Russian President Vladimir Putin announced during his annual State of the Nation address on March 1 that the Russian defense industry has begun developing an intercontinental-range nuclear-powered cruise missile capable of penetrating any interceptor-based missile defense system.
“We’ve started the development of new types of strategic weapons that do not use ballistic flight paths on the way to the target. This means that the missile defense systems are useless as a counter-means and just senseless,” Putin said in his speech.
“One of them is creation of a small-size highly powerful nuclear power plant that can be planted inside the hull of a cruise missile identical to our air-launched X-101 or the United States’ Tomahawk, but at the same time is capable of guaranteeing a flight range that is dozens of times greater, which is practically unlimited,” he added.Enjoying this article? Click here to subscribe for full access. Just $5 a month.
The Russian president’s speech included a short video showing an animation modelling the low-altitude flight of the terrain-hugging missile. (Part of the missile animation was apparently taken from a 2007 Russian television documentary.) The missile is presumably ground-launched.
“A low-flying low-visibility cruise missile armed with a nuclear warhead and possessing a practically unlimited range, unpredictable flight path and the capability to impregnate practically all interception lines is invulnerable to all existing and future anti-missile and air defense weapons,” Putin said.
He also noted that the new nuclear-powered cruise missile was already tested in 2017. “During the flight the power plant achieved the design capacity and thrust. The launch of the missile and the tests on the ground allow for starting work to create a fundamentally new type of weapon — a strategic nuclear missile equipped with a nuclear power plant,” he noted.
If a test indeed took place, it could have been a static ground test of the missile’s engine. However, Pentagon officials speaking to U.S. media noted that the missile has recently crashed during testing in the Arctic, although there have been no corresponding reports of radioactive pollution by European monitors. “The nuclear powered cruise missile Putin bragged about has actually crashed a few times,” one official told Fox News. “Think about the environmental impact of that,” the official added.
Despite the Pentagon’s comments, it still remains unclear whether the nuclear cruise missile project is part of a full-fledged R&D program. Notably, the new nuclear-powered cruise missile was not mentioned in the recently released U.S. Nuclear Posture Review (NPR), as my colleague Ankit Panda has pointed out, whereas the document discusses Russia’s new long-range nuclear torpedo, codenamed Status-6. (I reported on the Status-6 project in 2015 and 2016, noting that it could become operational in the mid-2020s.)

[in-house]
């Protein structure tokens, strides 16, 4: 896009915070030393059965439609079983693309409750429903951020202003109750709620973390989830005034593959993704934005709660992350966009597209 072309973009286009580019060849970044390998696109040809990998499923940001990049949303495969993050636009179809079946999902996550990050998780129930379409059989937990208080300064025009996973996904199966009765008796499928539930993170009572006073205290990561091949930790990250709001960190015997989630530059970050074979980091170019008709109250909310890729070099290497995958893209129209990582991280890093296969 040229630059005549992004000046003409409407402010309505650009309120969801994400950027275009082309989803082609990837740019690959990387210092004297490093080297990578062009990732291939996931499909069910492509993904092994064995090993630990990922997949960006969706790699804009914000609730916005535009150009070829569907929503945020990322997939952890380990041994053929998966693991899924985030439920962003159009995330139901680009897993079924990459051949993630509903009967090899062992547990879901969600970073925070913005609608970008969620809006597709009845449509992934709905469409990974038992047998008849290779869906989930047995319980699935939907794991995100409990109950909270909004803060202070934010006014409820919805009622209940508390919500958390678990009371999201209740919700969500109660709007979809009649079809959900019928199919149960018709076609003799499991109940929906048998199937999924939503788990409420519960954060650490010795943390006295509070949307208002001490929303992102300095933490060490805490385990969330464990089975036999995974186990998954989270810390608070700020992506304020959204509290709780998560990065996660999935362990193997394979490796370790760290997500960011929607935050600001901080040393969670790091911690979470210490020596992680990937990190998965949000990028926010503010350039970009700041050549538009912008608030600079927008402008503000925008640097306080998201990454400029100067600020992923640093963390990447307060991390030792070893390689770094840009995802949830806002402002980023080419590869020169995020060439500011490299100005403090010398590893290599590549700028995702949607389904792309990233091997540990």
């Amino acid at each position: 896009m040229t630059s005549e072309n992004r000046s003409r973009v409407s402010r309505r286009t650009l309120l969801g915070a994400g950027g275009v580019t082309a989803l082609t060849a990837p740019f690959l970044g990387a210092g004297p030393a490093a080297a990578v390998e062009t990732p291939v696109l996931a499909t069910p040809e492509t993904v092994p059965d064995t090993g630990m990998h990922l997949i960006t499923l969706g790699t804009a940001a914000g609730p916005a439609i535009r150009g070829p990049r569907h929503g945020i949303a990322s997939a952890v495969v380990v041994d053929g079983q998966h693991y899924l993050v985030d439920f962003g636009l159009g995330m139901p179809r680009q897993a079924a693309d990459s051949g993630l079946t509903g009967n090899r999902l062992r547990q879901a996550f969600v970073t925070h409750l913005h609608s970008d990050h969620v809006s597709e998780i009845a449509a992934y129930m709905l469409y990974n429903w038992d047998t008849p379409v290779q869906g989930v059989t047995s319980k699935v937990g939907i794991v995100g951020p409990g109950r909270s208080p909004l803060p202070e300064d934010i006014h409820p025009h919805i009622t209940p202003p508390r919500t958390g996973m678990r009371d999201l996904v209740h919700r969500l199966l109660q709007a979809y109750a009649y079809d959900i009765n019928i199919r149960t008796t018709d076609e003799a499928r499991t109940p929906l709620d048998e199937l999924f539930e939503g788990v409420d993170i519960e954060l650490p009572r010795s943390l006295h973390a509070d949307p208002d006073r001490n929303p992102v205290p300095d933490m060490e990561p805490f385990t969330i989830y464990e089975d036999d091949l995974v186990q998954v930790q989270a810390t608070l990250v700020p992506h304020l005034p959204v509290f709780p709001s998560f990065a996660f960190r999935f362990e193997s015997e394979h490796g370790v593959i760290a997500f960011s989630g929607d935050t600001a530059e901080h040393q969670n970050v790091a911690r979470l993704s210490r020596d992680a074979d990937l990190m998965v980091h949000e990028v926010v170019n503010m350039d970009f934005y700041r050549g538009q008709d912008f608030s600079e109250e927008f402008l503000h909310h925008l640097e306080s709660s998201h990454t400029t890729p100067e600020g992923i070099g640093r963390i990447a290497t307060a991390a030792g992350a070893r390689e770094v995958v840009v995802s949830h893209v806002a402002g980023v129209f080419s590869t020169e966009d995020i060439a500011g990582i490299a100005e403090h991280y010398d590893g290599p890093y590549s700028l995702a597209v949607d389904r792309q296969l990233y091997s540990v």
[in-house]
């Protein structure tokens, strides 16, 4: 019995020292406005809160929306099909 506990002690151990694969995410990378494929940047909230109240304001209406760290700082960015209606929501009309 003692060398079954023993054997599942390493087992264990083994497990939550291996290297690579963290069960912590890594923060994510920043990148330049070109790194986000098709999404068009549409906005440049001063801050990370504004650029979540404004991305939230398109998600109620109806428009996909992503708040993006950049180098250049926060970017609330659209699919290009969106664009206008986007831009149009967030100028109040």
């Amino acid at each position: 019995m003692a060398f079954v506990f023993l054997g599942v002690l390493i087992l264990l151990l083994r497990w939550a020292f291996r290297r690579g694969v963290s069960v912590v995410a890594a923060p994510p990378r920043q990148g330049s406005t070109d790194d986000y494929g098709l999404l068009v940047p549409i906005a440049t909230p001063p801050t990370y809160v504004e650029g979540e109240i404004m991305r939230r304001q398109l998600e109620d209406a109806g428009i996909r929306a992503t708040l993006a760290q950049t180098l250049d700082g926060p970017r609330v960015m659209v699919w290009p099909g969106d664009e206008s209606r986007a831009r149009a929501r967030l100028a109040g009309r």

For what it’s worth, there are number of technical challenges that need to be addressed when designing a nuclear reactor for an intercontinental-range ramjet supersonic cruise missile. A paper published by Stanford University in 2015 discussing the U.S. Cold War-era Supersonic Low Altitude Missile (SLAM) program lists a number of challenges, including designing a lightweight reactor and the need to minimize radiation leakage from the reactor core.
As of now, no technical specifications of the purported nuclear-powered cruise have been revealed. The new missile would also likely not be covered by the new Strategic Arms Reduction Treaty (START), although they may be discussed by the two powers during consultations.
The diversification of Russia’s nuclear arsenal is a clear indication that Russian nuclear war planners are deeply concerned over advances in U.S. interceptor-based missile defense systems and fear for their second-strike capability. Additionally, the fact that the Russian president has revealed the development of a number of high-yield (i.e. strategic) nuclear weapons appears to somewhat undermine the claim by the authors of the Pentagon’s NPR that Russia is heavily focused on developing low-yield (tactical) nuclear weapons as part of its purported “escalate to deescalate” strategy.
During his 35-minute speech, Putin also revealed the existence of four additional strategic thermonuclear weapons systems including the Status-6 already discussed above, the Sarmat intercontinental ballistic missile (ICBM), a new hypersonic air-launched cruise missile, and the “Avangard” hypersonic glide vehicle.